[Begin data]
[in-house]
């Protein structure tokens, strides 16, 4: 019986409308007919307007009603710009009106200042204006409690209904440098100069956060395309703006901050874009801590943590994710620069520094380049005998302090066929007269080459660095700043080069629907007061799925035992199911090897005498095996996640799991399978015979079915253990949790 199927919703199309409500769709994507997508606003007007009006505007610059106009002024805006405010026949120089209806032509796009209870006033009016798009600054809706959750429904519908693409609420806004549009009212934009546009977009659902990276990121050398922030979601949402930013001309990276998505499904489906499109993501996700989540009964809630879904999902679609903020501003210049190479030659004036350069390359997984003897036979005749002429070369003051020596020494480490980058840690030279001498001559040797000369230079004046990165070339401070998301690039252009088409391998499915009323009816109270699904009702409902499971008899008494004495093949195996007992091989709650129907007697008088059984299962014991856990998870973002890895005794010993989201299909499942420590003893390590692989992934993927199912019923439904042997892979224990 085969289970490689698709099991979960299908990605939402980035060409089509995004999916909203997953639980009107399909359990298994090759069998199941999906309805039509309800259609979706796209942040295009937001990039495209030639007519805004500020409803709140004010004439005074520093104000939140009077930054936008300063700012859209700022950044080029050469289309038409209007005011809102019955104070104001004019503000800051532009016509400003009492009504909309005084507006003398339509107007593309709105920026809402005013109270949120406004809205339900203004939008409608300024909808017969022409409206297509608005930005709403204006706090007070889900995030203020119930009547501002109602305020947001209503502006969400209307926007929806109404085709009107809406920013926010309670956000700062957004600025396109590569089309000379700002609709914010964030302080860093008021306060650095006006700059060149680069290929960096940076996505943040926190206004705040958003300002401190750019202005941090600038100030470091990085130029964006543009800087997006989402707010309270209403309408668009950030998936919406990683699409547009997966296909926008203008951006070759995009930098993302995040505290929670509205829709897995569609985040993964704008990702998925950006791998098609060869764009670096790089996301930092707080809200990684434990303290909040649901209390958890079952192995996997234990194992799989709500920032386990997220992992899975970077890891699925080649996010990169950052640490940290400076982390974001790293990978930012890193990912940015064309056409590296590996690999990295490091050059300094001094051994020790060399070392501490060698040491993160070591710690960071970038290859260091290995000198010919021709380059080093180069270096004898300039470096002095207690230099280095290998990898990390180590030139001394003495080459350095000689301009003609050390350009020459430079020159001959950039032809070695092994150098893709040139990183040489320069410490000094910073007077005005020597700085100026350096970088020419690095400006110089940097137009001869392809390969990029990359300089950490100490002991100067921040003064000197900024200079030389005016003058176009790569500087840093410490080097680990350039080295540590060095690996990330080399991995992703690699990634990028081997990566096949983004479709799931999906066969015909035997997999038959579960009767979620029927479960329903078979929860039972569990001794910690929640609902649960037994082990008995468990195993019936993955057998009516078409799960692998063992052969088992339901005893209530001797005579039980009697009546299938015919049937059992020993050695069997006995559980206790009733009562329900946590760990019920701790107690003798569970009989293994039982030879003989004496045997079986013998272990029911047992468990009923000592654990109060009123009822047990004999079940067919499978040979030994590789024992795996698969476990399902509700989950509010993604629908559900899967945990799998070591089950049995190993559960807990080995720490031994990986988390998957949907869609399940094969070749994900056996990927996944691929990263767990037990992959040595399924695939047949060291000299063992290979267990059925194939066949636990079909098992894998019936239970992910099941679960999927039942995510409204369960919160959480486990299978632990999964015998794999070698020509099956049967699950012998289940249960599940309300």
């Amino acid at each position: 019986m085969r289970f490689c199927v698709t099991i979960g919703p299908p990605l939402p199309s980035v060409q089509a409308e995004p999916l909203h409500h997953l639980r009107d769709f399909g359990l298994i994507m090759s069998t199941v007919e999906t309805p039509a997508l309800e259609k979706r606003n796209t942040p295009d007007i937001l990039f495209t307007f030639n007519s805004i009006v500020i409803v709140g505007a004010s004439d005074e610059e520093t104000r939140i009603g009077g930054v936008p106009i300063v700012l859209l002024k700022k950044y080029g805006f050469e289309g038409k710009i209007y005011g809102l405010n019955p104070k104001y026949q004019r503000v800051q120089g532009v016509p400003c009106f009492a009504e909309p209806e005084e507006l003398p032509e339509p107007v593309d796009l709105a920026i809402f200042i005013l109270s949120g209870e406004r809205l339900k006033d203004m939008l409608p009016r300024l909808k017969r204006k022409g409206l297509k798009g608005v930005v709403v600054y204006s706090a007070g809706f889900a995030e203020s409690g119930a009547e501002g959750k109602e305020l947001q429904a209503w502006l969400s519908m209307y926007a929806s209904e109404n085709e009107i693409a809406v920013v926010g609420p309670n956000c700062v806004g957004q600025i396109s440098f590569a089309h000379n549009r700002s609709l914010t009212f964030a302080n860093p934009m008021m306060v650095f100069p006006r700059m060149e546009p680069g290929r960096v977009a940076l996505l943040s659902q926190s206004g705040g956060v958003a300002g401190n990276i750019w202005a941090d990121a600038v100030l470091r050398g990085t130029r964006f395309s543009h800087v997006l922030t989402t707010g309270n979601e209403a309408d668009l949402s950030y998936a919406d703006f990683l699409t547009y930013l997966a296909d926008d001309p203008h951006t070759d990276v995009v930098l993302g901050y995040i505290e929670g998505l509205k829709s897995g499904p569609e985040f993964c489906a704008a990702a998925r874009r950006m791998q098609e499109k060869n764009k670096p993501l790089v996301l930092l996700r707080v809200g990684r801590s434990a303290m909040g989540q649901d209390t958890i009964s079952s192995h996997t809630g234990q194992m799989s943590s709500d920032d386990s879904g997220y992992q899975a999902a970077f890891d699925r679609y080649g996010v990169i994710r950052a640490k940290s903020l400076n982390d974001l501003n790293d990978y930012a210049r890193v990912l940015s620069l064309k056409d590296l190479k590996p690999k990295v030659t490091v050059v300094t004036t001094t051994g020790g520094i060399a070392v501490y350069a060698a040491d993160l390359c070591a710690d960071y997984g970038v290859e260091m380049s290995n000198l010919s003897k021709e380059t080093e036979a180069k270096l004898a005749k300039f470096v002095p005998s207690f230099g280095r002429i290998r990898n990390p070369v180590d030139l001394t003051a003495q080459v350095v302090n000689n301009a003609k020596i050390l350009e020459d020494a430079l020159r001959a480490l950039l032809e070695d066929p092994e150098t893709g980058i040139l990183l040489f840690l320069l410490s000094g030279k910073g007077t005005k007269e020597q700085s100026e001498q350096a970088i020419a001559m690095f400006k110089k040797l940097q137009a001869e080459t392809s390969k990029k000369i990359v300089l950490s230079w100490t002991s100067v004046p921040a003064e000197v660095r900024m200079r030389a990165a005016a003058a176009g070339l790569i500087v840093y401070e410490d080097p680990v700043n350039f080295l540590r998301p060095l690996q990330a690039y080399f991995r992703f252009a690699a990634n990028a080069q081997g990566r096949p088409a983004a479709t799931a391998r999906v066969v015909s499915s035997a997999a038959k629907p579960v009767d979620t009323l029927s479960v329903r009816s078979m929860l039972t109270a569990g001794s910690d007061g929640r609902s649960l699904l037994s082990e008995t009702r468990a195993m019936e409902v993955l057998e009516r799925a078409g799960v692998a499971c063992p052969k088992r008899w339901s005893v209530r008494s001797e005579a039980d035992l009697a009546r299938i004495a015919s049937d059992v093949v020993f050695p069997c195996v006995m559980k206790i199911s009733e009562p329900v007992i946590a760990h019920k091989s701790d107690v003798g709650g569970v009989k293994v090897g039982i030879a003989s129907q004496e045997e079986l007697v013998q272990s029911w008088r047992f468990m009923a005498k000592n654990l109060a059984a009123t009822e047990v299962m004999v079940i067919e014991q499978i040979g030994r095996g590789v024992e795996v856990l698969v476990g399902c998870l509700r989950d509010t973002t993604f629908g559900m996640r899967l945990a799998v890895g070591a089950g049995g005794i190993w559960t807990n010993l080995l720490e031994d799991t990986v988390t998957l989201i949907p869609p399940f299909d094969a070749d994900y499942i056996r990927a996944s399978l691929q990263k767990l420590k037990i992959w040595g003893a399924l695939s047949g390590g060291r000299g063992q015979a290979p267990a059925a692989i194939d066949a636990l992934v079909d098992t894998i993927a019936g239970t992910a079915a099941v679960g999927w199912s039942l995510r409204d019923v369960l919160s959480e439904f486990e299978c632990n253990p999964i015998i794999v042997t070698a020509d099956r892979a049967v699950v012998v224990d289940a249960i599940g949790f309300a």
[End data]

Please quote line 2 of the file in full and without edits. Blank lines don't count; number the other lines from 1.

């Protein structure tokens, strides 16, 4: 019986409308007919307007009603710009009106200042204006409690209904440098100069956060395309703006901050874009801590943590994710620069520094380049005998302090066929007269080459660095700043080069629907007061799925035992199911090897005498095996996640799991399978015979079915253990949790 199927919703199309409500769709994507997508606003007007009006505007610059106009002024805006405010026949120089209806032509796009209870006033009016798009600054809706959750429904519908693409609420806004549009009212934009546009977009659902990276990121050398922030979601949402930013001309990276998505499904489906499109993501996700989540009964809630879904999902679609903020501003210049190479030659004036350069390359997984003897036979005749002429070369003051020596020494480490980058840690030279001498001559040797000369230079004046990165070339401070998301690039252009088409391998499915009323009816109270699904009702409902499971008899008494004495093949195996007992091989709650129907007697008088059984299962014991856990998870973002890895005794010993989201299909499942420590003893390590692989992934993927199912019923439904042997892979224990 085969289970490689698709099991979960299908990605939402980035060409089509995004999916909203997953639980009107399909359990298994090759069998199941999906309805039509309800259609979706796209942040295009937001990039495209030639007519805004500020409803709140004010004439005074520093104000939140009077930054936008300063700012859209700022950044080029050469289309038409209007005011809102019955104070104001004019503000800051532009016509400003009492009504909309005084507006003398339509107007593309709105920026809402005013109270949120406004809205339900203004939008409608300024909808017969022409409206297509608005930005709403204006706090007070889900995030203020119930009547501002109602305020947001209503502006969400209307926007929806109404085709009107809406920013926010309670956000700062957004600025396109590569089309000379700002609709914010964030302080860093008021306060650095006006700059060149680069290929960096940076996505943040926190206004705040958003300002401190750019202005941090600038100030470091990085130029964006543009800087997006989402707010309270209403309408668009950030998936919406990683699409547009997966296909926008203008951006070759995009930098993302995040505290929670509205829709897995569609985040993964704008990702998925950006791998098609060869764009670096790089996301930092707080809200990684434990303290909040649901209390958890079952192995996997234990194992799989709500920032386990997220992992899975970077890891699925080649996010990169950052640490940290400076982390974001790293990978930012890193990912940015064309056409590296590996690999990295490091050059300094001094051994020790060399070392501490060698040491993160070591710690960071970038290859260091290995000198010919021709380059080093180069270096004898300039470096002095207690230099280095290998990898990390180590030139001394003495080459350095000689301009003609050390350009020459430079020159001959950039032809070695092994150098893709040139990183040489320069410490000094910073007077005005020597700085100026350096970088020419690095400006110089940097137009001869392809390969990029990359300089950490100490002991100067921040003064000197900024200079030389005016003058176009790569500087840093410490080097680990350039080295540590060095690996990330080399991995992703690699990634990028081997990566096949983004479709799931999906066969015909035997997999038959579960009767979620029927479960329903078979929860039972569990001794910690929640609902649960037994082990008995468990195993019936993955057998009516078409799960692998063992052969088992339901005893209530001797005579039980009697009546299938015919049937059992020993050695069997006995559980206790009733009562329900946590760990019920701790107690003798569970009989293994039982030879003989004496045997079986013998272990029911047992468990009923000592654990109060009123009822047990004999079940067919499978040979030994590789024992795996698969476990399902509700989950509010993604629908559900899967945990799998070591089950049995190993559960807990080995720490031994990986988390998957949907869609399940094969070749994900056996990927996944691929990263767990037990992959040595399924695939047949060291000299063992290979267990059925194939066949636990079909098992894998019936239970992910099941679960999927039942995510409204369960919160959480486990299978632990999964015998794999070698020509099956049967699950012998289940249960599940309300």